But the collection continued to increase: on a second journey to Japan, he wrote that he was looking forward to visiting Japanese nurseries in the hunt for more plant. There are still a number of Japanese nursery catalogues, especially for irises and paeonies in the library at Broughton House. He was still, also, learning about Japanese gardens and gardening, visiting many of the private gardens of Kyoto, and painting them 'to his hearts content'. Though these studies were mostly for 'backgrounds' to human figures, the careful study of garden designs clearly brought rewards too.






Broughton House garden was in full flourish by 1916, when the garden is first described in 'Scottish Country Life', as 'bewitching', and Hornel as Kirkcudbright's most illustrious citizen. By 1925, photographs of the garden appeared in 'The Studio Yearbook of Decorative Arts'. They show the stepping stones (still there), over one of the ponds, all overhung by apple and cherry trees. The stones, with the combination of flat, worn, slabs, and dramatic uprights, show how fruitful were his Japanese journies. Other photographs show the long pool, fringed with irises, and dappled with water liiles, with overhanging conifers reflected in the open water. After Hornel's death, the house, the collection (which has extensive materials relating to Robert Burns, and to Galloway history), and garden were looked after by Hornel's sister. Following her death in 1951, the house became a museum, in the care of the E. A. Hornel Trust. By then, the garden had become overgrown, and some of the design obscured or derelict.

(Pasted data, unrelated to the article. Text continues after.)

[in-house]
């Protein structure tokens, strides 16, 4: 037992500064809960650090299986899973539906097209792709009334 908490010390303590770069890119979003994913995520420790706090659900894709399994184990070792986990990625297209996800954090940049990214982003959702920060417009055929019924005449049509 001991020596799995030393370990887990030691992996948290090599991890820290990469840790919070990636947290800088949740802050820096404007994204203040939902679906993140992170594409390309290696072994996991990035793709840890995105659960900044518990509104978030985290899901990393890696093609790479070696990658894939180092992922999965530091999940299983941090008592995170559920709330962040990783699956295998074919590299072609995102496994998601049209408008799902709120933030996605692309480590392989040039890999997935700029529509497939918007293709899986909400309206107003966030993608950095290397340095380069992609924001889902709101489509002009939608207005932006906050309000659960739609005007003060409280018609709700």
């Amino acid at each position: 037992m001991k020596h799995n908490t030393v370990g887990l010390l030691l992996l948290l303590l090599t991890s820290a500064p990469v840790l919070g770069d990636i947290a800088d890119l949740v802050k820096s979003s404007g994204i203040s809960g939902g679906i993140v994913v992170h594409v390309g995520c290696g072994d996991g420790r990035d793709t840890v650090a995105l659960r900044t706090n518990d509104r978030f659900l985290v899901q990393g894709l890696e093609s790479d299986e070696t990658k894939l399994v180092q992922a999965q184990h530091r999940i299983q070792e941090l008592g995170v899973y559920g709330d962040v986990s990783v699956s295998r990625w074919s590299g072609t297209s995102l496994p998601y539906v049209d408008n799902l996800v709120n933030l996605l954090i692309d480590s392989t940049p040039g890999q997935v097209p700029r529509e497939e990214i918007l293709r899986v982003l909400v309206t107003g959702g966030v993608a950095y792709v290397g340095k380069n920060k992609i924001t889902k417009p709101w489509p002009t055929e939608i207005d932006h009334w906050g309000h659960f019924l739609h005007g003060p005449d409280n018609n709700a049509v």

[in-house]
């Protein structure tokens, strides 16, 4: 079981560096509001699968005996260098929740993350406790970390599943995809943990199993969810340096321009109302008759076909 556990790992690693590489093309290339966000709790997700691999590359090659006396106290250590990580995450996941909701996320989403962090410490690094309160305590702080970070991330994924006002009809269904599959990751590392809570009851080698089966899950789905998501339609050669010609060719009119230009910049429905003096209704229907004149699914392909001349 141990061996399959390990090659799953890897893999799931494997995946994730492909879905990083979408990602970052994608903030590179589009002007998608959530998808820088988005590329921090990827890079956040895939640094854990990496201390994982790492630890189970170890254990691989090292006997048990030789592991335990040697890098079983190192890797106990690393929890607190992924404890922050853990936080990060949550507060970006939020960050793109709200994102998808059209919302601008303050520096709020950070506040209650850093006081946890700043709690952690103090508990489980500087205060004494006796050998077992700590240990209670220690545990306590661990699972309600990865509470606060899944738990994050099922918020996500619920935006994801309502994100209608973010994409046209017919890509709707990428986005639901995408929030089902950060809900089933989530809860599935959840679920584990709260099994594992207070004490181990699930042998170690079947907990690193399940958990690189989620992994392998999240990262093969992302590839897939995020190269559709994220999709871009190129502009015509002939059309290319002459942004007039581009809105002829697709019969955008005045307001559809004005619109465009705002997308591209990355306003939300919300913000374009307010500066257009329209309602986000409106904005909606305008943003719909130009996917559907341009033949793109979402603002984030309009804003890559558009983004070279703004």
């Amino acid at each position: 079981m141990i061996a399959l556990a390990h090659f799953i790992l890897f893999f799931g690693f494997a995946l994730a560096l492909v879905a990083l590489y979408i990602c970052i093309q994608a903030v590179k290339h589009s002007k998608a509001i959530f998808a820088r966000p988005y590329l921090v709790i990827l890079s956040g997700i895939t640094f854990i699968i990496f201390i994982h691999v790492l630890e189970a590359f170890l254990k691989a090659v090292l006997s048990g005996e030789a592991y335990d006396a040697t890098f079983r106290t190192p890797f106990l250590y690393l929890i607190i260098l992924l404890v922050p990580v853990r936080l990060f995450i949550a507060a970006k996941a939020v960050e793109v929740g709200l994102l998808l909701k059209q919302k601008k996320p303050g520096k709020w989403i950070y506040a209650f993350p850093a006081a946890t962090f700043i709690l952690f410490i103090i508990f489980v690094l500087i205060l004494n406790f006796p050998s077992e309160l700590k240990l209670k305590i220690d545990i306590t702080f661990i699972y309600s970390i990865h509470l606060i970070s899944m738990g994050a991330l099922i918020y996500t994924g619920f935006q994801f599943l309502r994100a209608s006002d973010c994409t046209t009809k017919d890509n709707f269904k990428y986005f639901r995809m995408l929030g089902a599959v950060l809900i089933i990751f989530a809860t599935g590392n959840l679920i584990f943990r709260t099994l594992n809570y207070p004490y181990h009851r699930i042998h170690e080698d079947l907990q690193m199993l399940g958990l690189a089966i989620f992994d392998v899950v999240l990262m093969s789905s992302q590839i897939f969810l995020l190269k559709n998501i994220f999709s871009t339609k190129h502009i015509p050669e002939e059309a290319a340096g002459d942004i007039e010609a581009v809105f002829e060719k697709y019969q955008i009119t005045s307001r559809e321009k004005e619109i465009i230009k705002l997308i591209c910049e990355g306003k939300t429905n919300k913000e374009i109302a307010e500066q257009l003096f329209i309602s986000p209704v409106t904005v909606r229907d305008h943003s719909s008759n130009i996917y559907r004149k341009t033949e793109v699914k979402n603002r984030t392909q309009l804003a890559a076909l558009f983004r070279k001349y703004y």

As Hornel horded papers, many of the plant orders to local and foreign nurseries survive in the collection, so it was possible to build up a clear picture of the garden's flora. This turned out to be a rather surprising amalgam, reflecting the garden's architecture, of new things recently introduced from the Orient, and old European 'cottage garden flowers': double and hose-in-hose primulas, Campanula persicifolia cultivars, hollyhocks, and a few Erica varieties, and much else.